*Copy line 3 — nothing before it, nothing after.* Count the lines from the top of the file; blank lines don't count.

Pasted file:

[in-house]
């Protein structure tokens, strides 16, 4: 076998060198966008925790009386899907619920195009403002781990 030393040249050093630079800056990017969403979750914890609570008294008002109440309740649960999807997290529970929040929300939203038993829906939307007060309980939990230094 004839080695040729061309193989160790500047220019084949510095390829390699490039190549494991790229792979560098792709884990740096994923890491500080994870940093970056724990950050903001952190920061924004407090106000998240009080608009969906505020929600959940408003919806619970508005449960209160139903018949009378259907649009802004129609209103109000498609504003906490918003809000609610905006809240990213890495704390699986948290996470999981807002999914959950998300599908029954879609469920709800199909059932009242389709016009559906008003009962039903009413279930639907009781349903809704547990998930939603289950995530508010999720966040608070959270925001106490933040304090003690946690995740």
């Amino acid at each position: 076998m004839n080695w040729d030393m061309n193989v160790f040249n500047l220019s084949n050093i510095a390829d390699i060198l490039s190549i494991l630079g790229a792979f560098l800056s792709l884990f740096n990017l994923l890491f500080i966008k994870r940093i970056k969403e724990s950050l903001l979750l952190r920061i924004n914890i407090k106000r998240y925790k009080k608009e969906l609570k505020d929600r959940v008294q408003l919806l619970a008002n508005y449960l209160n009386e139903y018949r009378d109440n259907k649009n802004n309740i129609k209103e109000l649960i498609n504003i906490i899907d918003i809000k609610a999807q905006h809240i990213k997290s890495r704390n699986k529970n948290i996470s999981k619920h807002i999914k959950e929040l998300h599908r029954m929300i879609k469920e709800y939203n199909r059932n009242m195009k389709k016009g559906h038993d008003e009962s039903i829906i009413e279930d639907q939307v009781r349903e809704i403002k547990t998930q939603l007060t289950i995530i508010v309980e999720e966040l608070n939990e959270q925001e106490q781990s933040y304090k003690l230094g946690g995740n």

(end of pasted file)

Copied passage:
């Amino acid at each position: 076998m004839n080695w040729d030393m061309n193989v160790f040249n500047l220019s084949n050093i510095a390829d390699i060198l490039s190549i494991l630079g790229a792979f560098l800056s792709l884990f740096n990017l994923l890491f500080i966008k994870r940093i970056k969403e724990s950050l903001l979750l952190r920061i924004n914890i407090k106000r998240y925790k009080k608009e969906l609570k505020d929600r959940v008294q408003l919806l619970a008002n508005y449960l209160n009386e139903y018949r009378d109440n259907k649009n802004n309740i129609k209103e109000l649960i498609n504003i906490i899907d918003i809000k609610a999807q905006h809240i990213k997290s890495r704390n699986k529970n948290i996470s999981k619920h807002i999914k959950e929040l998300h599908r029954m929300i879609k469920e709800y939203n199909r059932n009242m195009k389709k016009g559906h038993d008003e009962s039903i829906i009413e279930d639907q939307v009781r349903e809704i403002k547990t998930q939603l007060t289950i995530i508010v309980e999720e966040l608070n939990e959270q925001e106490q781990s933040y304090k003690l230094g946690g995740n």